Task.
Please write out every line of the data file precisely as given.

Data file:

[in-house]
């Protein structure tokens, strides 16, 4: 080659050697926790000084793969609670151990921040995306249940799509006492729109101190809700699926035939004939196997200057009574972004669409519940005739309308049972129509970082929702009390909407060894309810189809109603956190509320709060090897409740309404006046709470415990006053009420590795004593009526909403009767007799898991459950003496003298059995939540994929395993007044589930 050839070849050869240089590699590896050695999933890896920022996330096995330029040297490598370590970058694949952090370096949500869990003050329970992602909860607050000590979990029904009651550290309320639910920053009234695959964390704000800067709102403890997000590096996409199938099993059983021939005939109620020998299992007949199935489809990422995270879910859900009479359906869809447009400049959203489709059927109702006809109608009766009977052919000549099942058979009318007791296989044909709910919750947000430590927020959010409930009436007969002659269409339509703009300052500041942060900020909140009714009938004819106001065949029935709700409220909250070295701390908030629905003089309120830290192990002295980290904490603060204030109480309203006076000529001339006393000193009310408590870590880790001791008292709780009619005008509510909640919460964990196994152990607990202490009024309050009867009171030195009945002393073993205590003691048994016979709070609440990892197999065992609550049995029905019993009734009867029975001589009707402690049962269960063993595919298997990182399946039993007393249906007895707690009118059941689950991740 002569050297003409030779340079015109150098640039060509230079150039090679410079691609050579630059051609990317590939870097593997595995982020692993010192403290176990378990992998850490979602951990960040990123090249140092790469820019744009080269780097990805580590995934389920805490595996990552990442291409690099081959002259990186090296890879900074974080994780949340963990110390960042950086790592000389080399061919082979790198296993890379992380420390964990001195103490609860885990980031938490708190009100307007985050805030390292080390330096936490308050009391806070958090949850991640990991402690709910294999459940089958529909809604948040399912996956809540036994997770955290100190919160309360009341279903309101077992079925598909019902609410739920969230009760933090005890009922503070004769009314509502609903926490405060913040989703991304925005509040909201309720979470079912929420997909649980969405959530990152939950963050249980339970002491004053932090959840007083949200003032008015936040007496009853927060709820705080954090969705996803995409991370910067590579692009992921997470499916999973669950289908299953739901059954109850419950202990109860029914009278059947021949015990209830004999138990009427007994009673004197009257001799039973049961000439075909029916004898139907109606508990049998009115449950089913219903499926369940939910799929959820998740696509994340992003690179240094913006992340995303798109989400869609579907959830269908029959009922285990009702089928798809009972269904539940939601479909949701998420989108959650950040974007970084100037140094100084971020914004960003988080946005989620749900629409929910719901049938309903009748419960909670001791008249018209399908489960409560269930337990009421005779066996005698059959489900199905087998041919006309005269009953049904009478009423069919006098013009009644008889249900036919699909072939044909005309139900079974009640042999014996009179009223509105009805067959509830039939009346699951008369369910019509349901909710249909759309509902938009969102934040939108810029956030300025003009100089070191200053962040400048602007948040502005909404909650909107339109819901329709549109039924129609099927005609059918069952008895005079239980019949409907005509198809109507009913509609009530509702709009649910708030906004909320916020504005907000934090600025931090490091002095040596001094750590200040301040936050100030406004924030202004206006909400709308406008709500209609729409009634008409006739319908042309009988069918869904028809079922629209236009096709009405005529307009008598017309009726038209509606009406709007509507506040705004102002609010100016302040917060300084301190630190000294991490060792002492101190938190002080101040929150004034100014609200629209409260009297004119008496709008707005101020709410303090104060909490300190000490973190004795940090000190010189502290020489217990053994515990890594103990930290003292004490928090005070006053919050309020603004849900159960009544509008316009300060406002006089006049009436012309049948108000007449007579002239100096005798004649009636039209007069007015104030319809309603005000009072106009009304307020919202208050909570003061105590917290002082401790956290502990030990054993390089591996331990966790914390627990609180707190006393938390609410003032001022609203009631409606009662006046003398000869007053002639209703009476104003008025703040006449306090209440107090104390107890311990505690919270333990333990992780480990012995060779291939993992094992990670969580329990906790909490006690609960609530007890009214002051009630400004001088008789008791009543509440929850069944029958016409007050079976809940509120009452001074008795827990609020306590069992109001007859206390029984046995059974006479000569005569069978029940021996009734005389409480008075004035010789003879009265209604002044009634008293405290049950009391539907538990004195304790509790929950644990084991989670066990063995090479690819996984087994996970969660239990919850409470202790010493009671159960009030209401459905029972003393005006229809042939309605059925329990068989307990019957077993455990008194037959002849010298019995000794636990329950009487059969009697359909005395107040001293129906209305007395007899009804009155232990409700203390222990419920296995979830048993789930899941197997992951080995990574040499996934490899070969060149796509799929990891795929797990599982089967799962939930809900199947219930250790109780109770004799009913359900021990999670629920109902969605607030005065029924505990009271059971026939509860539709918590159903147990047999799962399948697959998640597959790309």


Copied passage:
[in-house]
């Protein structure tokens, strides 16, 4: 080659050697926790000084793969609670151990921040995306249940799509006492729109101190809700699926035939004939196997200057009574972004669409519940005739309308049972129509970082929702009390909407060894309810189809109603956190509320709060090897409740309404006046709470415990006053009420590795004593009526909403009767007799898991459950003496003298059995939540994929395993007044589930 050839070849050869240089590699590896050695999933890896920022996330096995330029040297490598370590970058694949952090370096949500869990003050329970992602909860607050000590979990029904009651550290309320639910920053009234695959964390704000800067709102403890997000590096996409199938099993059983021939005939109620020998299992007949199935489809990422995270879910859900009479359906869809447009400049959203489709059927109702006809109608009766009977052919000549099942058979009318007791296989044909709910919750947000430590927020959010409930009436007969002659269409339509703009300052500041942060900020909140009714009938004819106001065949029935709700409220909250070295701390908030629905003089309120830290192990002295980290904490603060204030109480309203006076000529001339006393000193009310408590870590880790001791008292709780009619005008509510909640919460964990196994152990607990202490009024309050009867009171030195009945002393073993205590003691048994016979709070609440990892197999065992609550049995029905019993009734009867029975001589009707402690049962269960063993595919298997990182399946039993007393249906007895707690009118059941689950991740 002569050297003409030779340079015109150098640039060509230079150039090679410079691609050579630059051609990317590939870097593997595995982020692993010192403290176990378990992998850490979602951990960040990123090249140092790469820019744009080269780097990805580590995934389920805490595996990552990442291409690099081959002259990186090296890879900074974080994780949340963990110390960042950086790592000389080399061919082979790198296993890379992380420390964990001195103490609860885990980031938490708190009100307007985050805030390292080390330096936490308050009391806070958090949850991640990991402690709910294999459940089958529909809604948040399912996956809540036994997770955290100190919160309360009341279903309101077992079925598909019902609410739920969230009760933090005890009922503070004769009314509502609903926490405060913040989703991304925005509040909201309720979470079912929420997909649980969405959530990152939950963050249980339970002491004053932090959840007083949200003032008015936040007496009853927060709820705080954090969705996803995409991370910067590579692009992921997470499916999973669950289908299953739901059954109850419950202990109860029914009278059947021949015990209830004999138990009427007994009673004197009257001799039973049961000439075909029916004898139907109606508990049998009115449950089913219903499926369940939910799929959820998740696509994340992003690179240094913006992340995303798109989400869609579907959830269908029959009922285990009702089928798809009972269904539940939601479909949701998420989108959650950040974007970084100037140094100084971020914004960003988080946005989620749900629409929910719901049938309903009748419960909670001791008249018209399908489960409560269930337990009421005779066996005698059959489900199905087998041919006309005269009953049904009478009423069919006098013009009644008889249900036919699909072939044909005309139900079974009640042999014996009179009223509105009805067959509830039939009346699951008369369910019509349901909710249909759309509902938009969102934040939108810029956030300025003009100089070191200053962040400048602007948040502005909404909650909107339109819901329709549109039924129609099927005609059918069952008895005079239980019949409907005509198809109507009913509609009530509702709009649910708030906004909320916020504005907000934090600025931090490091002095040596001094750590200040301040936050100030406004924030202004206006909400709308406008709500209609729409009634008409006739319908042309009988069918869904028809079922629209236009096709009405005529307009008598017309009726038209509606009406709007509507506040705004102002609010100016302040917060300084301190630190000294991490060792002492101190938190002080101040929150004034100014609200629209409260009297004119008496709008707005101020709410303090104060909490300190000490973190004795940090000190010189502290020489217990053994515990890594103990930290003292004490928090005070006053919050309020603004849900159960009544509008316009300060406002006089006049009436012309049948108000007449007579002239100096005798004649009636039209007069007015104030319809309603005000009072106009009304307020919202208050909570003061105590917290002082401790956290502990030990054993390089591996331990966790914390627990609180707190006393938390609410003032001022609203009631409606009662006046003398000869007053002639209703009476104003008025703040006449306090209440107090104390107890311990505690919270333990333990992780480990012995060779291939993992094992990670969580329990906790909490006690609960609530007890009214002051009630400004001088008789008791009543509440929850069944029958016409007050079976809940509120009452001074008795827990609020306590069992109001007859206390029984046995059974006479000569005569069978029940021996009734005389409480008075004035010789003879009265209604002044009634008293405290049950009391539907538990004195304790509790929950644990084991989670066990063995090479690819996984087994996970969660239990919850409470202790010493009671159960009030209401459905029972003393005006229809042939309605059925329990068989307990019957077993455990008194037959002849010298019995000794636990329950009487059969009697359909005395107040001293129906209305007395007899009804009155232990409700203390222990419920296995979830048993789930899941197997992951080995990574040499996934490899070969060149796509799929990891795929797990599982089967799962939930809900199947219930250790109780109770004799009913359900021990999670629920109902969605607030005065029924505990009271059971026939509860539709918590159903147990047999799962399948697959998640597959790309």